This book is non-partisan in a good sense, namely that it shows how we've all--left and right alike--stood by as our culture dissolved around us. His advice, if followed, would make life better for people, and would also make us better people. And this last point is the key to the book, namely that economics is not just another
social science, it is a moral enterprise.
Like a medieval apologist, Brooks defends the faith. In fact, he follows the general form of inquiry used by Thomas Aquinas and other defenders of the faith: begin with a list of objections, state the principle(s) involved, then answer the objections. A reasonable opponent of free markets might argue that such trade arrangements are
at best amoral and very often immoral. Further, free markets are unfair. Finally, Good Samaritans have to clean up the wreckage caused by free markets.
Brooks contends that Earned Success is the main driver of true human happiness. The sad fates of many lottery winners demonstrates this point: we value what we earn more highly than we value a random gift. And the effort it takes to earn something makes us better, doesn't it? A properly-regulated free market, therefore, is fairer than a managed one, and it produces the wealth that Good Samaritans use. Thus the objections are countered effectively, and the case for free enterprise is made. Good work.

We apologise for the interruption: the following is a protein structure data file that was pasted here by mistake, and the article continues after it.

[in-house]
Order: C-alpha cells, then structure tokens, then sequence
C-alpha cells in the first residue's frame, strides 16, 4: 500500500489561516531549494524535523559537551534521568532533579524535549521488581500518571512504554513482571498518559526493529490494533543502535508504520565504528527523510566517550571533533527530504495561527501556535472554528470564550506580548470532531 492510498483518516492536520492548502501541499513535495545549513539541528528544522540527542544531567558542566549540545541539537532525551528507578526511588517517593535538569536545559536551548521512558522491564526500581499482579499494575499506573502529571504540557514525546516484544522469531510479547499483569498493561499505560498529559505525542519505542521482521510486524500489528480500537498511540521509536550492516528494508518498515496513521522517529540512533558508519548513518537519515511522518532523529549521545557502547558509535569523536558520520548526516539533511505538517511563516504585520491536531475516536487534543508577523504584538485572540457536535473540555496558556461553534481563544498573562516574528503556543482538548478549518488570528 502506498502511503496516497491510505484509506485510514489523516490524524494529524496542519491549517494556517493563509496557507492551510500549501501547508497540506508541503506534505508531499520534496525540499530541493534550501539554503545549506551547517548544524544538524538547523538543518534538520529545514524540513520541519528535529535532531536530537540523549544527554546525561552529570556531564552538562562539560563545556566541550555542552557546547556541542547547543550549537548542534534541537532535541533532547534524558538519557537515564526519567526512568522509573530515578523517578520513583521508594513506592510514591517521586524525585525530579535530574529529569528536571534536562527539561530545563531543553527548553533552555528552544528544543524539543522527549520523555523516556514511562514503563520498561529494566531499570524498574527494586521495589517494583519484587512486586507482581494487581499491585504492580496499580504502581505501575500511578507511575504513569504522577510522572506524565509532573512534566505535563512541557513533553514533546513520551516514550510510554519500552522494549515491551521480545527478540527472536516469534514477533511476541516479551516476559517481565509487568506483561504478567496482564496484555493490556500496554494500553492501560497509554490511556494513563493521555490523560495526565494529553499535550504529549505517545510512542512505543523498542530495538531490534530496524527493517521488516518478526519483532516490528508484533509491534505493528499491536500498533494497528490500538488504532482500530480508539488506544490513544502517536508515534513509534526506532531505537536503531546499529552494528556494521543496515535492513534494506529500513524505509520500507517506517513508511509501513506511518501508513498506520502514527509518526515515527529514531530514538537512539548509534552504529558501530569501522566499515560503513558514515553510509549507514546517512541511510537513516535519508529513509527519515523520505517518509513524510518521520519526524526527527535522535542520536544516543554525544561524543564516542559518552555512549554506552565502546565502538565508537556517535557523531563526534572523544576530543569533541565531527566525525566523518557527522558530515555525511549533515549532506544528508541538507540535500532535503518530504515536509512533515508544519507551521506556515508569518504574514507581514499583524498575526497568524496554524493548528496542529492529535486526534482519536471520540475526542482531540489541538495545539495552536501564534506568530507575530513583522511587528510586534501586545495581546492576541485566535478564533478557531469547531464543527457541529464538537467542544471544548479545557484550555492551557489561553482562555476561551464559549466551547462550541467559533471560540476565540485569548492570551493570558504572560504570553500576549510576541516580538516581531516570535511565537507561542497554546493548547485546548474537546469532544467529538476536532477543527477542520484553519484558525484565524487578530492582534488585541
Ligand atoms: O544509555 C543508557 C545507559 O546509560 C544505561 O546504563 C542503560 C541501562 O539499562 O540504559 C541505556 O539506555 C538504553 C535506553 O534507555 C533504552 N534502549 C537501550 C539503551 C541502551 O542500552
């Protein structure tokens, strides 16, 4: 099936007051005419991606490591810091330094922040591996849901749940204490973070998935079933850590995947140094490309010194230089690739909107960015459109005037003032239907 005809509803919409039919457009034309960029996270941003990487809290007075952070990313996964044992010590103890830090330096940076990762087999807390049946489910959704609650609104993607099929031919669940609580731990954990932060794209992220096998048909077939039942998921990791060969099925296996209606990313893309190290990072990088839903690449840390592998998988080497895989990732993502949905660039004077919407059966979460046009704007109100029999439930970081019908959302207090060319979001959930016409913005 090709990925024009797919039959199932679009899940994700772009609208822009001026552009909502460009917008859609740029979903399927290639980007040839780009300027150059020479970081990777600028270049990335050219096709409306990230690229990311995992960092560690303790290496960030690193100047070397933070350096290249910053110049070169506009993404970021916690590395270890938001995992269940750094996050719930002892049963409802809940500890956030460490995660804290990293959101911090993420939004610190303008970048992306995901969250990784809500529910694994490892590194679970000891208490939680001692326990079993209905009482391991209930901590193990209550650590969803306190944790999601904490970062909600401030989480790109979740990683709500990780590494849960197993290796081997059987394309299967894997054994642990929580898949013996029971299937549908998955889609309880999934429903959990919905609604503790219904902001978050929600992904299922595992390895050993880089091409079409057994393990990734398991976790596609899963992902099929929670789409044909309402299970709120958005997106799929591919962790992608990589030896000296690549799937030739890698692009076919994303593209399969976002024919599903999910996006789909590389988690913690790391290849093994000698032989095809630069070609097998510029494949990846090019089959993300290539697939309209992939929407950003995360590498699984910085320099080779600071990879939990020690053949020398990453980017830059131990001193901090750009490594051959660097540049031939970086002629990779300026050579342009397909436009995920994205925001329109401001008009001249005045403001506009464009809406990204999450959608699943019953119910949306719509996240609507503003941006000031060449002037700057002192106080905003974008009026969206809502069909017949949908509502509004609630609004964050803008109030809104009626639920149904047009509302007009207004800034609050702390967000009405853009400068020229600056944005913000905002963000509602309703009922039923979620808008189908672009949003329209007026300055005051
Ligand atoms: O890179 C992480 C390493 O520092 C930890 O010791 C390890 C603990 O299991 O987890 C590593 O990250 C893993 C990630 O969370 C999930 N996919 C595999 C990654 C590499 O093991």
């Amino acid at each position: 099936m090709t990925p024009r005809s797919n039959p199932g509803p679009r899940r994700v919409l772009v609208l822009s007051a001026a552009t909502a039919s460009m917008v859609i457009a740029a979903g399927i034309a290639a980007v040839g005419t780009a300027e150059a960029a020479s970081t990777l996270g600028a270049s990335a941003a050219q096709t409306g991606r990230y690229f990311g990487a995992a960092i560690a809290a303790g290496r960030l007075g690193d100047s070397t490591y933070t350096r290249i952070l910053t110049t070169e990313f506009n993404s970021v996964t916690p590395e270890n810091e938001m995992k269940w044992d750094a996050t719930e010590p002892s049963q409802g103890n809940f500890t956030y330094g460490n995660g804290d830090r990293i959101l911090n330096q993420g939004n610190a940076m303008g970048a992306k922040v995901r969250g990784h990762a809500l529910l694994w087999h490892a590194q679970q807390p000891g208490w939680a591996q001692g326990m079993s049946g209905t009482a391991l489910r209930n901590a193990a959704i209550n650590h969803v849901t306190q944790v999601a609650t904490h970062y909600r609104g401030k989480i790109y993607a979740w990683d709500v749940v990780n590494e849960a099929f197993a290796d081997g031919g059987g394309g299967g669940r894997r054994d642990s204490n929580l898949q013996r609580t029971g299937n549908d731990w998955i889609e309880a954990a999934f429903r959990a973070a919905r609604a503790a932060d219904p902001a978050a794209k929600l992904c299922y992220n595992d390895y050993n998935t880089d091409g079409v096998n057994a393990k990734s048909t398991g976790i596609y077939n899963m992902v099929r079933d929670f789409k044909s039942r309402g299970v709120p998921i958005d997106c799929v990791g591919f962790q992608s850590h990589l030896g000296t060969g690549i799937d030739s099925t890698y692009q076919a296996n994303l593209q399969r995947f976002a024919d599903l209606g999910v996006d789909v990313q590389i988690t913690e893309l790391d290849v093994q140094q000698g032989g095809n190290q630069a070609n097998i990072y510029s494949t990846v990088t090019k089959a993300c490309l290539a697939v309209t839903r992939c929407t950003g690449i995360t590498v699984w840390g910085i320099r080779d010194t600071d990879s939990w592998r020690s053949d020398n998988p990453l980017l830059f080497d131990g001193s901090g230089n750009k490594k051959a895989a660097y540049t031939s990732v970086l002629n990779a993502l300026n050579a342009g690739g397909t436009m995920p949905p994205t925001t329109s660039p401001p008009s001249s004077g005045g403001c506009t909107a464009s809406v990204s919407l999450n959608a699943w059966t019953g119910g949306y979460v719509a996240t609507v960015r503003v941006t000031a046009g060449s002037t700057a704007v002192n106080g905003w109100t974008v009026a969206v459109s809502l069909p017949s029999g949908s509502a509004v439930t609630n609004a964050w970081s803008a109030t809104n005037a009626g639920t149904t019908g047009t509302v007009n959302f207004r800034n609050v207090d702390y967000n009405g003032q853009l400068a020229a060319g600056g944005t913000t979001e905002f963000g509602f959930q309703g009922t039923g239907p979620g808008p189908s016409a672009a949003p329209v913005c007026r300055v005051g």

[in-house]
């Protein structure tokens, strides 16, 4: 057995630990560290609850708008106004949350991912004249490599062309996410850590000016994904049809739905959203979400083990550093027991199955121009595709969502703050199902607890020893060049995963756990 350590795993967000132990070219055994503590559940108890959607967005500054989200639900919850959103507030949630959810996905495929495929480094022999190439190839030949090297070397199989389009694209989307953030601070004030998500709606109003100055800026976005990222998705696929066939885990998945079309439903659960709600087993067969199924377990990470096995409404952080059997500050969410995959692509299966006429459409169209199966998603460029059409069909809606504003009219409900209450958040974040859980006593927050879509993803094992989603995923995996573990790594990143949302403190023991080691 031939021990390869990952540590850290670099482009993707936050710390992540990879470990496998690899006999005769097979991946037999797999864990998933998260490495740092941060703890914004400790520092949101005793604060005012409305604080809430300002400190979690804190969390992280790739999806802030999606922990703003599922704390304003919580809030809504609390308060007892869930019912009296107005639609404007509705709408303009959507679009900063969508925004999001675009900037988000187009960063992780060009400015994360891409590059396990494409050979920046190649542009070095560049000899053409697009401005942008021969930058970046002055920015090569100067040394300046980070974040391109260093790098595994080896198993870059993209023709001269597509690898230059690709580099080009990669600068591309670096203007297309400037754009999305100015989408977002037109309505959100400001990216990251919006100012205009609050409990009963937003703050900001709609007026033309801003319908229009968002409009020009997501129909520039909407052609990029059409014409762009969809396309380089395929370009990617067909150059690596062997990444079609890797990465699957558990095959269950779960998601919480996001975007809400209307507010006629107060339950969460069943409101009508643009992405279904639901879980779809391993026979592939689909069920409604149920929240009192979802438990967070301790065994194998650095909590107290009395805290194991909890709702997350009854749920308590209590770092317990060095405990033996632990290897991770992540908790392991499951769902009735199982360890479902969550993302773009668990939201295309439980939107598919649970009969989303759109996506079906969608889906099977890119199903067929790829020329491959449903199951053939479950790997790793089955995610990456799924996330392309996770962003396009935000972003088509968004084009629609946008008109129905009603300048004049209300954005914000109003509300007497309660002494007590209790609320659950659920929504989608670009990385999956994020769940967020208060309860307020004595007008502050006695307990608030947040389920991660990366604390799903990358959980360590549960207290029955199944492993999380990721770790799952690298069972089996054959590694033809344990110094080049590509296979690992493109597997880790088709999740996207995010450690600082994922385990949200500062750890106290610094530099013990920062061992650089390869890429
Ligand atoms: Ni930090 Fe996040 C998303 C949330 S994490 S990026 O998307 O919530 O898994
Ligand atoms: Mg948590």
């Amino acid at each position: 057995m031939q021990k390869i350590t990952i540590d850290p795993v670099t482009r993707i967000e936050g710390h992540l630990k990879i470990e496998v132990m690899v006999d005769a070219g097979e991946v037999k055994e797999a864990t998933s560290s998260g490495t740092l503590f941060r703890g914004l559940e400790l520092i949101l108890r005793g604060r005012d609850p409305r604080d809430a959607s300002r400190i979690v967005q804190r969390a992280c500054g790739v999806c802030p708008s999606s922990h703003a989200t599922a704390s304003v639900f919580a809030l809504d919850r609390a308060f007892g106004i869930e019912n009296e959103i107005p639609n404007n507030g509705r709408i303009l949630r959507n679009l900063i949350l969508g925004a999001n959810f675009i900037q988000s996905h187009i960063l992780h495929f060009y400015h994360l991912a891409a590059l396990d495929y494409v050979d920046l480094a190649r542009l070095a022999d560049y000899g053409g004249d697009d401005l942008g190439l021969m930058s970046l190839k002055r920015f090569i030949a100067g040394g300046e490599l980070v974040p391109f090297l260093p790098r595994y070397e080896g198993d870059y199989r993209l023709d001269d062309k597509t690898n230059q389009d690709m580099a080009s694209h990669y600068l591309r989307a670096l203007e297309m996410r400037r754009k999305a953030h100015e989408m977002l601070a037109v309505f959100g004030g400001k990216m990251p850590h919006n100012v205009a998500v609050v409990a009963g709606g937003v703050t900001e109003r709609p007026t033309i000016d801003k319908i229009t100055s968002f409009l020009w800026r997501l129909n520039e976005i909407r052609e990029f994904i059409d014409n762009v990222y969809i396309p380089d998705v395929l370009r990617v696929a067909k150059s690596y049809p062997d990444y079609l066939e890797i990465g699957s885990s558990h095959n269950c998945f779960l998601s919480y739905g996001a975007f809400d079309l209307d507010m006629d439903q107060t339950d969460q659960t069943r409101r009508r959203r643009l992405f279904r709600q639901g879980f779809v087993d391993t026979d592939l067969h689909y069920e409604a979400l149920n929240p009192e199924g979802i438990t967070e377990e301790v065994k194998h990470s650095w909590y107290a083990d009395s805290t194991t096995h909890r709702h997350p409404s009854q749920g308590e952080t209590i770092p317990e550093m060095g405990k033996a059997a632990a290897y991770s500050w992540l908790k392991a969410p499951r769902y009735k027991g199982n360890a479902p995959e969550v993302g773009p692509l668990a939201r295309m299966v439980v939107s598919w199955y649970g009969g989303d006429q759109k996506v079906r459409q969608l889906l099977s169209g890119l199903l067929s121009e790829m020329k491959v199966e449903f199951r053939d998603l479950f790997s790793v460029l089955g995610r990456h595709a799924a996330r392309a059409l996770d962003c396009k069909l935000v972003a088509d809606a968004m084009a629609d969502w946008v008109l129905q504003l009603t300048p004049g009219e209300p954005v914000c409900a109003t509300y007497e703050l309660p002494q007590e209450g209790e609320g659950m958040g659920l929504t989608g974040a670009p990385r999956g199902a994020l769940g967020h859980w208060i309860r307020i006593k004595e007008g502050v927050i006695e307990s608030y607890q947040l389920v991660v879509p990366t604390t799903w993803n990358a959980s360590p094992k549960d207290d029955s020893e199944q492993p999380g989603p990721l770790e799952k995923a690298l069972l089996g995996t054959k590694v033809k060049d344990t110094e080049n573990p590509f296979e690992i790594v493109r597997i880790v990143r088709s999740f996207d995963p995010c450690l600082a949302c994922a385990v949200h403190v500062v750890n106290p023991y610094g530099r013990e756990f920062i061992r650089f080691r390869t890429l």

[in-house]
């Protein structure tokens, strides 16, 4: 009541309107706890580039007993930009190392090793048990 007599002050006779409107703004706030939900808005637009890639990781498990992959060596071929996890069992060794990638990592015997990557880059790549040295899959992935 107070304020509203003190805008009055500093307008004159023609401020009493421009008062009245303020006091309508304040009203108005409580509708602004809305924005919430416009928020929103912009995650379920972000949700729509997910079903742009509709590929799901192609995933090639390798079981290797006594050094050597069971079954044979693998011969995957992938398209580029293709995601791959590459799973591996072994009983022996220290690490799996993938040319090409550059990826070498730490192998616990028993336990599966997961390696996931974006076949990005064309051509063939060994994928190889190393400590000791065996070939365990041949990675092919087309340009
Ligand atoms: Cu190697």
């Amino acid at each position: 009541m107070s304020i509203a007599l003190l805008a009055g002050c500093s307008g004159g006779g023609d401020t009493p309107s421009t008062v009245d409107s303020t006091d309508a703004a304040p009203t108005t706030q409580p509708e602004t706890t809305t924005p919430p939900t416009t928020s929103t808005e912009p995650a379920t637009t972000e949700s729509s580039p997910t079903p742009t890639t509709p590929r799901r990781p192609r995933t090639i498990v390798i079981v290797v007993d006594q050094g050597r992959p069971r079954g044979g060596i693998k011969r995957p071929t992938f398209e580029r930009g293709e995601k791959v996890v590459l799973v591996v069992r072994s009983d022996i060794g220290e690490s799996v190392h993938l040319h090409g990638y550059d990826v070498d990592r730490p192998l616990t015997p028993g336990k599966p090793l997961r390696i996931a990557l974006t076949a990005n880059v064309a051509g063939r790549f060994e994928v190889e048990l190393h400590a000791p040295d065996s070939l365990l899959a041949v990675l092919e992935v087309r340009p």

Unfortunately, this book will not get a serious public policy hearing anytime soon, and that's the problem with Brooks' approach. The best way to argue against the downward fiscal spiral we're in is calmly and reasonably,as Brooks does. Paul Ryan tried that method in the Vice Presidential debate late last fall, and was ridiculed by Vice President Biden, though Joe offered no coherent message of his own. That, sadly, is the state of the debate in 2013.
Like the patient who won't listen to the doctor, we've decided things are just fine the way they are.
So, read this book and put it away where you can find it in a few years, when the next bubble bursts. At that point, Arthur Brooks will look like a prophet. Perhaps, if we're lucky, the patient won't be so sick at that point that the cure will mean years of pain.
Once he gets into his recommendations for where the government should be involved are rather poor.
It seems to me, a libertarian, that this book should be very well liked by conservative readers.
If you are a democrat or independent and you are interested in why republicans think the way they do, then I suggest reading this book to understand why people are better off with less government. Even if you disagree, you will find value in this book.
If you are a libertarian, then understand that his argument is that righties should be making a moral case for freedom, not a case based solely on facts and statistics.
After which you will be inspired to read the book, where additional information fills in the complete picture! A truly great book! Thanks Arthur Brooks!